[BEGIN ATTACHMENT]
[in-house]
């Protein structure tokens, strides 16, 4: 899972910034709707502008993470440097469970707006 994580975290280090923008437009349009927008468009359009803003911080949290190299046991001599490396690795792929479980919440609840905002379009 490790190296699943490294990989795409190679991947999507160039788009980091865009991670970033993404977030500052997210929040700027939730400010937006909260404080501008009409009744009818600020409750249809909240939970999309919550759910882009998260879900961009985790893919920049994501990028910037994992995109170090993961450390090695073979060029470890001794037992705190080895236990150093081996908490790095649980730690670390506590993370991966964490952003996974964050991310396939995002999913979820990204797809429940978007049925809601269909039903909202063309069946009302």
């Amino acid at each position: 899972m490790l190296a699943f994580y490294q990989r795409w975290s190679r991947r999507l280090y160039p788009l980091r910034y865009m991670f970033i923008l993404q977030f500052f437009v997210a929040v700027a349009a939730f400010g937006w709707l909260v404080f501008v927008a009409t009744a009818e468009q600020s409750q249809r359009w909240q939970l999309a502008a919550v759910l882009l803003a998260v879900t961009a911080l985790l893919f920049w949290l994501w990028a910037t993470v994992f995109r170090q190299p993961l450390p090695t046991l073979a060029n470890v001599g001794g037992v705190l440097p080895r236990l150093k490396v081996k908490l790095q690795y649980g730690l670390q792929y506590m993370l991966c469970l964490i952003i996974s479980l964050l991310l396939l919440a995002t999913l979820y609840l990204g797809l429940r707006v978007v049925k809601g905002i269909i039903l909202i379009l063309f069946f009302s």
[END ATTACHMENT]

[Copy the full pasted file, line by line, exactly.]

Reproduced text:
[in-house]
């Protein structure tokens, strides 16, 4: 899972910034709707502008993470440097469970707006 994580975290280090923008437009349009927008468009359009803003911080949290190299046991001599490396690795792929479980919440609840905002379009 490790190296699943490294990989795409190679991947999507160039788009980091865009991670970033993404977030500052997210929040700027939730400010937006909260404080501008009409009744009818600020409750249809909240939970999309919550759910882009998260879900961009985790893919920049994501990028910037994992995109170090993961450390090695073979060029470890001794037992705190080895236990150093081996908490790095649980730690670390506590993370991966964490952003996974964050991310396939995002999913979820990204797809429940978007049925809601269909039903909202063309069946009302």
């Amino acid at each position: 899972m490790l190296a699943f994580y490294q990989r795409w975290s190679r991947r999507l280090y160039p788009l980091r910034y865009m991670f970033i923008l993404q977030f500052f437009v997210a929040v700027a349009a939730f400010g937006w709707l909260v404080f501008v927008a009409t009744a009818e468009q600020s409750q249809r359009w909240q939970l999309a502008a919550v759910l882009l803003a998260v879900t961009a911080l985790l893919f920049w949290l994501w990028a910037t993470v994992f995109r170090q190299p993961l450390p090695t046991l073979a060029n470890v001599g001794g037992v705190l440097p080895r236990l150093k490396v081996k908490l790095q690795y649980g730690l670390q792929y506590m993370l991966c469970l964490i952003i996974s479980l964050l991310l396939l919440a995002t999913l979820y609840l990204g797809l429940r707006v978007v049925k809601g905002i269909i039903l909202i379009l063309f069946f009302s």